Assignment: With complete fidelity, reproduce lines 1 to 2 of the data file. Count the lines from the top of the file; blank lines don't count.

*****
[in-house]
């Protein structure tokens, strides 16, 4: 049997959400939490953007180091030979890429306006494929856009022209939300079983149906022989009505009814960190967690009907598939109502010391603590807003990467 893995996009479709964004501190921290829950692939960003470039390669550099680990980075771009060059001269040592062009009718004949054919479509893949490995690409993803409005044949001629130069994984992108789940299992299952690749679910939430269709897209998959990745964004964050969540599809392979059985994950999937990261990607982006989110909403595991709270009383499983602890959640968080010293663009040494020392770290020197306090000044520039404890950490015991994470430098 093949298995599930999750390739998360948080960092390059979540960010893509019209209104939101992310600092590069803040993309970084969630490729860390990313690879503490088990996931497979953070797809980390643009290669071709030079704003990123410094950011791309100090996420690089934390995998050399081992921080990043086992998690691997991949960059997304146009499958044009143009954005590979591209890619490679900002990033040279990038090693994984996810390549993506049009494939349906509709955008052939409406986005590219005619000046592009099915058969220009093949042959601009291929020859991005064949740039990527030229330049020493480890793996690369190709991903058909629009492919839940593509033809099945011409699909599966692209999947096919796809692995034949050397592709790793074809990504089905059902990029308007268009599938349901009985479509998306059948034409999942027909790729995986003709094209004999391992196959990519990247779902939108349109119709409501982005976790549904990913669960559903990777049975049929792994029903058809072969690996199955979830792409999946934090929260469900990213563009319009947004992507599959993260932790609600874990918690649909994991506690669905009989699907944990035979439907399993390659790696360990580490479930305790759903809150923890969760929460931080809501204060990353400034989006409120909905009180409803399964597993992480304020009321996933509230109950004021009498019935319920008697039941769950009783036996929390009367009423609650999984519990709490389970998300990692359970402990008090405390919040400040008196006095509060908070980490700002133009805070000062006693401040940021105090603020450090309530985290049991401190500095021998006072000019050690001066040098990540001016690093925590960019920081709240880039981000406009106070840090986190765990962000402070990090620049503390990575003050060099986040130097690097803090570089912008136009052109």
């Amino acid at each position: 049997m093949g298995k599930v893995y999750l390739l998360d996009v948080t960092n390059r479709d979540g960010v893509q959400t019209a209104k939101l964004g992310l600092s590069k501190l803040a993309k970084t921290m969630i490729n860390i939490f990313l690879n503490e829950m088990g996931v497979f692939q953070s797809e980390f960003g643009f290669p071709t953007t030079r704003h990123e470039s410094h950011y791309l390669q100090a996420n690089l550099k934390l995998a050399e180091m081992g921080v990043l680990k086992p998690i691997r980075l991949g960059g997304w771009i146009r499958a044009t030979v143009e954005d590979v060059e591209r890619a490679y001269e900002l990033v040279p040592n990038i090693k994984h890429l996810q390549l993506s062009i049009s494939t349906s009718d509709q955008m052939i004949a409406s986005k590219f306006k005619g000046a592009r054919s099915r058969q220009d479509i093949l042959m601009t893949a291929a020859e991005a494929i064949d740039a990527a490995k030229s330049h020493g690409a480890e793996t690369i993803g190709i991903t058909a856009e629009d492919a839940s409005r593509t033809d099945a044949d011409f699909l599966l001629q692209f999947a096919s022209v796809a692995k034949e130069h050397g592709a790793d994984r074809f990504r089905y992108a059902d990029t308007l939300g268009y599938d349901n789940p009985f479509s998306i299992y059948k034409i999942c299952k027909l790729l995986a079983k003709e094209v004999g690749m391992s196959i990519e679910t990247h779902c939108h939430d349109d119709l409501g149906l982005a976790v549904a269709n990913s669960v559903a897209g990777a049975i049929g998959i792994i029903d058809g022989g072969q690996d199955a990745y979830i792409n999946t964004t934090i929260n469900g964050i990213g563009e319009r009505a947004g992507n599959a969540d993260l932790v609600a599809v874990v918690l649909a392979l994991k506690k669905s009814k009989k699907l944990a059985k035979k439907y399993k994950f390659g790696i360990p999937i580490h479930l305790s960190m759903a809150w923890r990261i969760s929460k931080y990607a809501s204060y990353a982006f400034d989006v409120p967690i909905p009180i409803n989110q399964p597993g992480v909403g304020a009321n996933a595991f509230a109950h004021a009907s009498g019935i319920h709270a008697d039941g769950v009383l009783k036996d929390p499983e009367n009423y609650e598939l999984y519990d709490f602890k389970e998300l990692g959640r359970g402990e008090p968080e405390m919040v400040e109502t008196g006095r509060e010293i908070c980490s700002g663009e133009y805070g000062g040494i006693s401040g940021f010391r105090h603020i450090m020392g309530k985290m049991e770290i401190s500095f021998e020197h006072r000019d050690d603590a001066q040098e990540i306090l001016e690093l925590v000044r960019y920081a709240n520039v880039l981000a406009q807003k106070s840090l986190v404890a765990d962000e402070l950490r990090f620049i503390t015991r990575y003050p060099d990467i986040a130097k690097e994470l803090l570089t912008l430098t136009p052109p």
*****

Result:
[in-house]
């Protein structure tokens, strides 16, 4: 049997959400939490953007180091030979890429306006494929856009022209939300079983149906022989009505009814960190967690009907598939109502010391603590807003990467 893995996009479709964004501190921290829950692939960003470039390669550099680990980075771009060059001269040592062009009718004949054919479509893949490995690409993803409005044949001629130069994984992108789940299992299952690749679910939430269709897209998959990745964004964050969540599809392979059985994950999937990261990607982006989110909403595991709270009383499983602890959640968080010293663009040494020392770290020197306090000044520039404890950490015991994470430098 093949298995599930999750390739998360948080960092390059979540960010893509019209209104939101992310600092590069803040993309970084969630490729860390990313690879503490088990996931497979953070797809980390643009290669071709030079704003990123410094950011791309100090996420690089934390995998050399081992921080990043086992998690691997991949960059997304146009499958044009143009954005590979591209890619490679900002990033040279990038090693994984996810390549993506049009494939349906509709955008052939409406986005590219005619000046592009099915058969220009093949042959601009291929020859991005064949740039990527030229330049020493480890793996690369190709991903058909629009492919839940593509033809099945011409699909599966692209999947096919796809692995034949050397592709790793074809990504089905059902990029308007268009599938349901009985479509998306059948034409999942027909790729995986003709094209004999391992196959990519990247779902939108349109119709409501982005976790549904990913669960559903990777049975049929792994029903058809072969690996199955979830792409999946934090929260469900990213563009319009947004992507599959993260932790609600874990918690649909994991506690669905009989699907944990035979439907399993390659790696360990580490479930305790759903809150923890969760929460931080809501204060990353400034989006409120909905009180409803399964597993992480304020009321996933509230109950004021009498019935319920008697039941769950009783036996929390009367009423609650999984519990709490389970998300990692359970402990008090405390919040400040008196006095509060908070980490700002133009805070000062006693401040940021105090603020450090309530985290049991401190500095021998006072000019050690001066040098990540001016690093925590960019920081709240880039981000406009106070840090986190765990962000402070990090620049503390990575003050060099986040130097690097803090570089912008136009052109």